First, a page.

A strange, ragged old man with a beard and a reindeer has broken his sleigh as part of a crash landing on an iceberg. His only hope of rescue seems to be a 14 year old child out in her old boat in the stormy weather. Welcome to Rachael Claye’s play The Lighthouse at The Space on the Isle of Dogs.
It’s Christmas Eve and Nikolas (Rafe Beckley) has a problem. Wrapped up in fur, he is marooned on a glacier with only a reindeer and a broken sled for company. Pondering his rather limited options, he pulls various objects out of a bag he is holding, but none of them seem to be of any use. Just then, he sees a light and around the glacier appears a boat being expertly controlled by a young girl (Annabel Smith). The girl introduces herself and offers to take Nikolas off the glacier, which is slowly shedding bits of itself into the water. Eventually, Rose combined with a large chunk of iceberg heading south convince Nikolas to join her and the two of them (complete with reindeer and broken sled) make their way to the lonely lighthouse that Rose shares with her father who is currently not around. As he takes in the lighthouse, Nikolas has flashbacks to his own time as a child when he and his cousin sneaked into the Patara Lighthouse and the events surrounding his younger life – many, many years ago. One of Rose’s few possessions is a large old book dedicated to the lives of a certain group of people and she quickly believes there is more to Nikolas than he is giving away. Having said that, Rose herself has secrets, ones that worry her and that she is afraid of anyone ever finding out. Between the two of them, can they discover the truth about each other and if they do, what will be the effects on both their lives?
Before saying anything else about The Lighthouse I really want to praise the wonderful multi-level set by Designer Faye Bradley which is absolutely superb and, when combined with lighting (Anna Sbokou) and sound (Keri Danielle Chesser) brings the locus in quo (as a lawyer would say) to life beautifully. The story itself is really nice and although I sort of guessed the ending, the journey there was not made using the most obvious route thanks to some some great writing. Both actors – under the direction of Danielle McIlven – worked well together and brought their characters to life nicely. The world weary Nikolas looking for a real reason to keep on doing what he does and the enthusiastic, seemingly very confident, Rose who, if I’m honest I had down as a potential serial killer from the start, not a spoiler but she definitely isn’t. Having said that, neither of these characters turned out to be who I thought they were at the start.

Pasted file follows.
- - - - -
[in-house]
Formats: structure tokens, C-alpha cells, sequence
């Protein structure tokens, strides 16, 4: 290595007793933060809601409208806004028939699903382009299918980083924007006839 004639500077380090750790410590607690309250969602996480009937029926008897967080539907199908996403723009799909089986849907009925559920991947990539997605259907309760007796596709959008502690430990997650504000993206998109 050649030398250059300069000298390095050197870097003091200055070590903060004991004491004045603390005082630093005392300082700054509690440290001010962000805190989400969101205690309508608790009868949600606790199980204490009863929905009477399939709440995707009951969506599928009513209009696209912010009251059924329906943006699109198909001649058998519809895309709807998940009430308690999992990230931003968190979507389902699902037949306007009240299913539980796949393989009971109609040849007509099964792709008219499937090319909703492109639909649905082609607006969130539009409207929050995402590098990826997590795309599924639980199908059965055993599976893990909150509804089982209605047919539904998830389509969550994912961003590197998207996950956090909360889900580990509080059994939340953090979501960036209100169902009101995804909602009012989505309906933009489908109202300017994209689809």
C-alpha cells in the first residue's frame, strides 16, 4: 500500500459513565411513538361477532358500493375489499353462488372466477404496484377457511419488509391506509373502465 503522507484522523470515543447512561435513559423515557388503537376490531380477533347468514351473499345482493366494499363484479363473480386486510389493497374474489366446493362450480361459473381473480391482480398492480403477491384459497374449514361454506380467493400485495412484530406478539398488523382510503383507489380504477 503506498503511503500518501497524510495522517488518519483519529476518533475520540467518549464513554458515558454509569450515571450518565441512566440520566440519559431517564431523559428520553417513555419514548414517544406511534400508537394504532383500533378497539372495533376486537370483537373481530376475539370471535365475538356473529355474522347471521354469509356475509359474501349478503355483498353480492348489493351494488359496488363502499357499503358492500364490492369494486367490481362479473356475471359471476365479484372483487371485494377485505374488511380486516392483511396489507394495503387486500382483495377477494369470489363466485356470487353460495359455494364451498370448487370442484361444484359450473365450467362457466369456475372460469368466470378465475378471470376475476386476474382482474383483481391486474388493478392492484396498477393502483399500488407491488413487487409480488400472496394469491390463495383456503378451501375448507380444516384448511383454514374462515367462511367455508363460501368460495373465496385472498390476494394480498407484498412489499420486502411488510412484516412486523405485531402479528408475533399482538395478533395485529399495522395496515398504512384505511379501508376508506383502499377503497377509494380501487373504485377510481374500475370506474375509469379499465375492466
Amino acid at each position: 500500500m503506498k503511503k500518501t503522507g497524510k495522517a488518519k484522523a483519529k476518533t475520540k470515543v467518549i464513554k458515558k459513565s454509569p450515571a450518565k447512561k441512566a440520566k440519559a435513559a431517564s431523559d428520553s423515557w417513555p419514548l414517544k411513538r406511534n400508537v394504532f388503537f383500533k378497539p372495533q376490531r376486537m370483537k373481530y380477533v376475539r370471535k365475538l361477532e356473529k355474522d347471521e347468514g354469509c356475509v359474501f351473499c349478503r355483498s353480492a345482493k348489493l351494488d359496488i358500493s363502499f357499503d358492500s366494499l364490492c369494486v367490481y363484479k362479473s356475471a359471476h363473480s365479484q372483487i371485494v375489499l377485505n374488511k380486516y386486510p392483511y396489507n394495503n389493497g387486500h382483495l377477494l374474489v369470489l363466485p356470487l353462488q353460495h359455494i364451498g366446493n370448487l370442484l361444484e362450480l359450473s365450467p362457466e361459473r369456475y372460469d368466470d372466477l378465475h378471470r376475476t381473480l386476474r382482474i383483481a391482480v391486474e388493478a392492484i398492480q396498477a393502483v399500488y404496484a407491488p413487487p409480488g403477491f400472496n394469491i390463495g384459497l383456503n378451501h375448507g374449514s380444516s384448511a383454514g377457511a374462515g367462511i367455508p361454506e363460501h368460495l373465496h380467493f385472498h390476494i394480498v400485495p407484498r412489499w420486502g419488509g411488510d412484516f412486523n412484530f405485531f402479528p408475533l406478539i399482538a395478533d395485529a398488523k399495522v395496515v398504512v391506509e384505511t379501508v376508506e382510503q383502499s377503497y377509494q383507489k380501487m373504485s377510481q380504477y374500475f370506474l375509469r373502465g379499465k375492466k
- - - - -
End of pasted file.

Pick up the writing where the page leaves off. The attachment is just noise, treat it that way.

So, all in all, The Lighthouse is an impressive show in many respects. A really lovely story told over one act with a running time of just over an hour, it keeps the audience hooked right from the start. By the end, I was invested enough in Nikolas and Rose’s stories – both as individuals and together – to wish them both all the best on wherever their lives take them now.
Review by Terry Eastham
It’s Christmas Eve and a grumpy old saint – who just happens to have a reindeer and magical sack – crash lands his sleigh on an iceberg far out at sea.
Stranded at the frozen edge of the world, Nikolas is soon rescued by Rose, a fourteen year old girl determined to save even the most begrudging of lost mariners. When he agrees to travel to Rose’s lighthouse to fix his sleigh, it soon becomes clear that this magical building contains both memories and secrets. What echoes does it hold from Nikolas’s past? Why is Rose burning books and toys for fuel? And most importantly, where is her father, the Lighthouse Keeper?
Uplifting, hopeful and magical, The Lighthouse is a story of two lost people – a young girl on the brink of disaster and an old man who has forgotten his way. As each emerges unwillingly from isolation and denial, they must find a way forward together.
Rachael Claye’s beautiful new Christmas story premieres at the Space after an Arts Council funded research & development showing earlier this year. The production is sponsored by Franklyn James.
Cast and Crew Biographies
Writer – Rachael Claye
Director – Danielle McIlven
Lighting Designer – Anna Sbokou
Designer – Faye Bradley
Sound Designer – Keri Danielle Chesser
Rose – Annabel Smith
Nikolas – Rafe Beckley
Suitable for ages 8+
9th – 31st January 2016
7:30pm (2pm matinees)